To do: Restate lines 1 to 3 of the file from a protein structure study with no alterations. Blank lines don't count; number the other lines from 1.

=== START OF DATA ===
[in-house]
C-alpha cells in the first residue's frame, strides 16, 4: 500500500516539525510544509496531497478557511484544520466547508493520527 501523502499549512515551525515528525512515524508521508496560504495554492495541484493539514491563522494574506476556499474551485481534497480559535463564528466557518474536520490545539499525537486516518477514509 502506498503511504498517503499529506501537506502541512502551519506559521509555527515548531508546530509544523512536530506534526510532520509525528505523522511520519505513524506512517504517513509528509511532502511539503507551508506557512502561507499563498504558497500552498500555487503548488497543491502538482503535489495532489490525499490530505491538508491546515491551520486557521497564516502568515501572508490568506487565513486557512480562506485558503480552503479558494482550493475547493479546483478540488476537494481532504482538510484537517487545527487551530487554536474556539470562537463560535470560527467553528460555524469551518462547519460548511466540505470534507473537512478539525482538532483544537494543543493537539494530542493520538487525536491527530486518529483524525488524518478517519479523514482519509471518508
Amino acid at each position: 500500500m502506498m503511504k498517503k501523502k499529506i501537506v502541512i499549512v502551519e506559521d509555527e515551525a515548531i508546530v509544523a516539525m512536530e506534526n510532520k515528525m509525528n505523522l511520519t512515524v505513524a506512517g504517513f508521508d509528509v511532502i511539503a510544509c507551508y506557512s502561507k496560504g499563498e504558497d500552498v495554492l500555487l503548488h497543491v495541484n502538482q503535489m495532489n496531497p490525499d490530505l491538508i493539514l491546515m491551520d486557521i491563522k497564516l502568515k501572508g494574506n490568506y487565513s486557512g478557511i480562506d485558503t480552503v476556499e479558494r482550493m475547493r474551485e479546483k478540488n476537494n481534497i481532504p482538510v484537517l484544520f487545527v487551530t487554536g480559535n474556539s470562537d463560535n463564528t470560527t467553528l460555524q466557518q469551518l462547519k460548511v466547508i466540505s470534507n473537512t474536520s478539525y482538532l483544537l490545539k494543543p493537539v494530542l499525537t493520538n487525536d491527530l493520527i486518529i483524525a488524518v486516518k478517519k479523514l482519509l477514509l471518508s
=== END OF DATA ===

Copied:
[in-house]
C-alpha cells in the first residue's frame, strides 16, 4: 500500500516539525510544509496531497478557511484544520466547508493520527 501523502499549512515551525515528525512515524508521508496560504495554492495541484493539514491563522494574506476556499474551485481534497480559535463564528466557518474536520490545539499525537486516518477514509 502506498503511504498517503499529506501537506502541512502551519506559521509555527515548531508546530509544523512536530506534526510532520509525528505523522511520519505513524506512517504517513509528509511532502511539503507551508506557512502561507499563498504558497500552498500555487503548488497543491502538482503535489495532489490525499490530505491538508491546515491551520486557521497564516502568515501572508490568506487565513486557512480562506485558503480552503479558494482550493475547493479546483478540488476537494481532504482538510484537517487545527487551530487554536474556539470562537463560535470560527467553528460555524469551518462547519460548511466540505470534507473537512478539525482538532483544537494543543493537539494530542493520538487525536491527530486518529483524525488524518478517519479523514482519509471518508
Amino acid at each position: 500500500m502506498m503511504k498517503k501523502k499529506i501537506v502541512i499549512v502551519e506559521d509555527e515551525a515548531i508546530v509544523a516539525m512536530e506534526n510532520k515528525m509525528n505523522l511520519t512515524v505513524a506512517g504517513f508521508d509528509v511532502i511539503a510544509c507551508y506557512s502561507k496560504g499563498e504558497d500552498v495554492l500555487l503548488h497543491v495541484n502538482q503535489m495532489n496531497p490525499d490530505l491538508i493539514l491546515m491551520d486557521i491563522k497564516l502568515k501572508g494574506n490568506y487565513s486557512g478557511i480562506d485558503t480552503v476556499e479558494r482550493m475547493r474551485e479546483k478540488n476537494n481534497i481532504p482538510v484537517l484544520f487545527v487551530t487554536g480559535n474556539s470562537d463560535n463564528t470560527t467553528l460555524q466557518q469551518l462547519k460548511v466547508i466540505s470534507n473537512t474536520s478539525y482538532l483544537l490545539k494543543p493537539v494530542l499525537t493520538n487525536d491527530l493520527i486518529i483524525a488524518v486516518k478517519k479523514l482519509l477514509l471518508s